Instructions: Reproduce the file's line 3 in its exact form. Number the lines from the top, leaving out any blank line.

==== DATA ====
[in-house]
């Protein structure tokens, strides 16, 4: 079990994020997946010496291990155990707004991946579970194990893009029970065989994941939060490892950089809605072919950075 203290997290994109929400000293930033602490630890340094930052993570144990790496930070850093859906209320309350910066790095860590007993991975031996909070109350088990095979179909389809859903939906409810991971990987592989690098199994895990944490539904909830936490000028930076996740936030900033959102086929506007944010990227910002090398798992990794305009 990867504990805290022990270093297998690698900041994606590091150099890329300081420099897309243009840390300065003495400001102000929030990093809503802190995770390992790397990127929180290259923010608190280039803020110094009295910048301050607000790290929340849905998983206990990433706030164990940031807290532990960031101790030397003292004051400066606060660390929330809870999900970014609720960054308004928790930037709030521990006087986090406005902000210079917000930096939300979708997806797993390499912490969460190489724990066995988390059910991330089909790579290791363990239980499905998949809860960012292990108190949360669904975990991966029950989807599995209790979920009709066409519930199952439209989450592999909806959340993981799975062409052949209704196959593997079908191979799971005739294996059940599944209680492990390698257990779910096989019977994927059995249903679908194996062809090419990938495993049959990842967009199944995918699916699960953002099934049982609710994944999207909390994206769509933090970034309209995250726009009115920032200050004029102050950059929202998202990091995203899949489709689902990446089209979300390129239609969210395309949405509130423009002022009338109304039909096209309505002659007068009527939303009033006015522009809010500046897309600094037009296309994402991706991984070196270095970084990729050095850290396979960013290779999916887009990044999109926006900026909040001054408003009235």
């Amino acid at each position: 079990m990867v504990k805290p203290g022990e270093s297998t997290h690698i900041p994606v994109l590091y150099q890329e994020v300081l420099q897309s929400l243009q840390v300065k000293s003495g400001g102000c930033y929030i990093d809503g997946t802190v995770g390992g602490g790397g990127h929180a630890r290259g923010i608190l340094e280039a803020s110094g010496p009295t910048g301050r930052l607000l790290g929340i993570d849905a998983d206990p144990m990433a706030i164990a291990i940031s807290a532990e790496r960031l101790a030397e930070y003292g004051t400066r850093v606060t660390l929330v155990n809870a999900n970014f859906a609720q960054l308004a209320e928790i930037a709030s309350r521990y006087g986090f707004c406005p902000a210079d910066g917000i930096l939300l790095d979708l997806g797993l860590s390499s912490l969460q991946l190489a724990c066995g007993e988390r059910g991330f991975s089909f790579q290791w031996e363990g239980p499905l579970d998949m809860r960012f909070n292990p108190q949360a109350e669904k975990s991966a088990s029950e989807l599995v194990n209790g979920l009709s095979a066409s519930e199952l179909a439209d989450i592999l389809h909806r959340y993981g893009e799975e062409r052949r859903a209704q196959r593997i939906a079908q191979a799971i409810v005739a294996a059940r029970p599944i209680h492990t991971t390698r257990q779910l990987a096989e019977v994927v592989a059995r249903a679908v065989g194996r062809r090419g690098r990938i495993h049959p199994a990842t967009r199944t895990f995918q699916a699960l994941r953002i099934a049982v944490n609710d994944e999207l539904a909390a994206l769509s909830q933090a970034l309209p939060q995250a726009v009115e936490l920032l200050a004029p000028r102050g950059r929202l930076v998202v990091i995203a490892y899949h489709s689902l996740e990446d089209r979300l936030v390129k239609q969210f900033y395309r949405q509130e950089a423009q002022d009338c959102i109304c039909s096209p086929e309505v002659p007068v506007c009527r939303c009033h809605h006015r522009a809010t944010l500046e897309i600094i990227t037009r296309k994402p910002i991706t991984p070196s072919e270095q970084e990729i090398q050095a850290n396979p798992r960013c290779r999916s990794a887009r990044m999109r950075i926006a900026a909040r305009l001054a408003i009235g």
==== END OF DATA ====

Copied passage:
């Amino acid at each position: 079990m990867v504990k805290p203290g022990e270093s297998t997290h690698i900041p994606v994109l590091y150099q890329e994020v300081l420099q897309s929400l243009q840390v300065k000293s003495g400001g102000c930033y929030i990093d809503g997946t802190v995770g390992g602490g790397g990127h929180a630890r290259g923010i608190l340094e280039a803020s110094g010496p009295t910048g301050r930052l607000l790290g929340i993570d849905a998983d206990p144990m990433a706030i164990a291990i940031s807290a532990e790496r960031l101790a030397e930070y003292g004051t400066r850093v606060t660390l929330v155990n809870a999900n970014f859906a609720q960054l308004a209320e928790i930037a709030s309350r521990y006087g986090f707004c406005p902000a210079d910066g917000i930096l939300l790095d979708l997806g797993l860590s390499s912490l969460q991946l190489a724990c066995g007993e988390r059910g991330f991975s089909f790579q290791w031996e363990g239980p499905l579970d998949m809860r960012f909070n292990p108190q949360a109350e669904k975990s991966a088990s029950e989807l599995v194990n209790g979920l009709s095979a066409s519930e199952l179909a439209d989450i592999l389809h909806r959340y993981g893009e799975e062409r052949r859903a209704q196959r593997i939906a079908q191979a799971i409810v005739a294996a059940r029970p599944i209680h492990t991971t390698r257990q779910l990987a096989e019977v994927v592989a059995r249903a679908v065989g194996r062809r090419g690098r990938i495993h049959p199994a990842t967009r199944t895990f995918q699916a699960l994941r953002i099934a049982v944490n609710d994944e999207l539904a909390a994206l769509s909830q933090a970034l309209p939060q995250a726009v009115e936490l920032l200050a004029p000028r102050g950059r929202l930076v998202v990091i995203a490892y899949h489709s689902l996740e990446d089209r979300l936030v390129k239609q969210f900033y395309r949405q509130e950089a423009q002022d009338c959102i109304c039909s096209p086929e309505v002659p007068v506007c009527r939303c009033h809605h006015r522009a809010t944010l500046e897309i600094i990227t037009r296309k994402p910002i991706t991984p070196s072919e270095q970084e990729i090398q050095a850290n396979p798992r960013c290779r999916s990794a887009r990044m999109r950075i926006a900026a909040r305009l001054a408003i009235g």